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Trauma and Somatic Experiencing

Trauma and Somatic Experiencing

by Spencer Lee, intern

Are you familiar with the saying playing dead or playing possum? You probably learned the phrase by hearing your parents say that while pretending to be asleep growing up or by learning how that possum saying came to be. Playing dead or freezing is the third component of our sympathetic nervous system response- fight, flight, and freeze. When faced with threatening situations, people and animals do one of three things: fight- attack whatever is attacking them, flight- run away from the threat, or freeze- play dead.

Freezing is more than just pretending to be dead; it serves two very important purposes. This “immobility response” comes in handy for escape. Let’s say a coyote gets hold of an opossum; opossum plays dead. The coyote may lose its appetite, along with the thrill of the kill, and walk off. The coyote may take the possum back to its den, and in a moment of inattention, the opossum may find a time to run off. The second purpose the immobility response serves for living beings is protection. During this response, we go into an alternative state where no pain is felt. So, if the coyote decides to eat the possum, the possum will not feel the pain. We may have experienced this in a car crash where you feel no pain during the accident itself.

If you were to watch this opossum after the threat has passed, it would literally shake off the freeze response and trauma it endured during that threatening event. Here is a great video showing an impala demonstrating this “shaking off the trauma” after an encounter with a cheetah (don’t worry, the impala is okay!). Notice how the impala is completely frozen, takes some time to shake off the trauma, and then runs free like nothing ever happened.

Peter A. Levine is the person who made these connections between how animals and people deal with trauma. He realized that the cause of trauma in humans results from not shaking off the traumatic event’s shock rather than the event itself. He created the therapeutic intervention of Somatic Experiencing as a way to release stored trauma from our bodies.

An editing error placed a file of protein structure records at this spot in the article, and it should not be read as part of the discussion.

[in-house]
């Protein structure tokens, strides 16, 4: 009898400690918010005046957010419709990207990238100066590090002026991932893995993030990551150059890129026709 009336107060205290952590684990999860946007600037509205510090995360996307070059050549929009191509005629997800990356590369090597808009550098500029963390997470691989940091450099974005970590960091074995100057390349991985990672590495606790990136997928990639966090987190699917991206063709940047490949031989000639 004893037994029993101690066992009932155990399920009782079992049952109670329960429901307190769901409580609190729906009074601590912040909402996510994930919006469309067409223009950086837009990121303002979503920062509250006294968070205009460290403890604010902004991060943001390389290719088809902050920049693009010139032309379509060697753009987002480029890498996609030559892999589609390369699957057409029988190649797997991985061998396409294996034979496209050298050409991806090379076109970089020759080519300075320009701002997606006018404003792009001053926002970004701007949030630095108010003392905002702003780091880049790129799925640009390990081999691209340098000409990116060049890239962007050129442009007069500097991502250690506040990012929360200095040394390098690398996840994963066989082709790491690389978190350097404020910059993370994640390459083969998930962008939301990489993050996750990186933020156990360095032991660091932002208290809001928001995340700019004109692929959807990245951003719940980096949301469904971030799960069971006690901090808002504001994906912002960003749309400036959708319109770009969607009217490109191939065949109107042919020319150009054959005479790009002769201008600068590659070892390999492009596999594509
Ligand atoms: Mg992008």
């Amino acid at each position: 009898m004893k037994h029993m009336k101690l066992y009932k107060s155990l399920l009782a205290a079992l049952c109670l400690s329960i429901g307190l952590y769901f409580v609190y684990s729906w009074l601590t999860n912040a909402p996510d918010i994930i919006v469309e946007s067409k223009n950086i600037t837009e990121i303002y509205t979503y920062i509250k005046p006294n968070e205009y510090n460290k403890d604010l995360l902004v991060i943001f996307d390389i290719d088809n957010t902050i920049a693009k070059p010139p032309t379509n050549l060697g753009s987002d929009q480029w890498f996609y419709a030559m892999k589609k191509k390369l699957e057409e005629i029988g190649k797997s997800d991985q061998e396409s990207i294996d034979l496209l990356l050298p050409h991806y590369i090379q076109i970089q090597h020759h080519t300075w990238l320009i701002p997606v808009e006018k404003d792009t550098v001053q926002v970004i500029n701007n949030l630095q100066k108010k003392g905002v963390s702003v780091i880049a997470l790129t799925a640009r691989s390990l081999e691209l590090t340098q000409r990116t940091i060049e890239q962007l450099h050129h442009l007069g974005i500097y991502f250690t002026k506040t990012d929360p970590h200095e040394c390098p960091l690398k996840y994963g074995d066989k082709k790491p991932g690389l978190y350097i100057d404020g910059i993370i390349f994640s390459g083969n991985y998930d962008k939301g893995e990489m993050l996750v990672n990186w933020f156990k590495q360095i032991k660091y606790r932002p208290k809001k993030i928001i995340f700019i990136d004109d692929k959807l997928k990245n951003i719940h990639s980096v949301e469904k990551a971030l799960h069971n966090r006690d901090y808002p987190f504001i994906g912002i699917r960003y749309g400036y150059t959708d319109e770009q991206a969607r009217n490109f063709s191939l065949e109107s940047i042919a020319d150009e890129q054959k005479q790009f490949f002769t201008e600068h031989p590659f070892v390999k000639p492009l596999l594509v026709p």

What is Somatic Experiencing?

As we will refer to it, Somatic Experiencing, or SE, is a trauma therapy that re-integrates parts of ourselves to become fully functional again. Let’s back up a bit. When we freeze and do not release the shock of trauma, parts of ourselves stay frozen. These frozen pieces of ourselves perform trauma-serving tasks, meaning they act like the trauma is still going on. This presents as symptoms. Things like hyper vigilance, racing thoughts, increased heart rate, dissociation, or feeling helpless are examples of trauma-serving symptoms that are yet to be re-integrated.

Remember when we talked about how freezing takes us to a different, dissociated state where we don’t feel pain? Carrying around traumatic shock maintains a disconnection within our body. SE encourages us to feel every part of our body. Its exercises engage us in thoroughly examining sensations so that we can reconnect those frozen, trauma-serving pieces. The thorough examination and tolerance building of traumatic symptoms allows for releasing of the shock. Like mindfulness practices, SE encourages sensations and feelings to be felt, not avoided in order to be resolved. After we have released trauma shock from the frozen parts, we can live life functionally and with fewer trauma symptoms.

The goal of SE is to regain self-regulation. Before trauma, we can feel afraid and brave, hypervigilant and relaxed, as well as frozen and fluid. After trauma, we can become stuck in sensations of fear, hyper vigilance, and immobility. SE transforms us from being stuck in those feelings to giving us the ability to swing in and out of emotions as we would in normal functioning. There are times when it is appropriate to be fearful or hypervigilant. There are times when it is appropriate to freeze. The dysfunction comes from getting stuck in those and not being able to experience relaxation, calm, peace, or bravery. SE works to return us to our natural, functional state.

Somatic Experiencing in Therapy

I would highly recommend reading the book ‘Waking the Tiger: Healing Trauma’ by Peter A. Levine, the expert on all things SE. His book gives a detailed explanation of trauma and SE exercises that can be tried alone. However, SE involves experiencing trauma symptoms, so it is best to engage in SE with a trained professional. Stillpoint offers SE as one of our specialties. If you feel it may be a good fit for you, give us a call today or talk to your current therapist about incorporating it into your care.

For more information on Somatic Experiencing, check out their official site.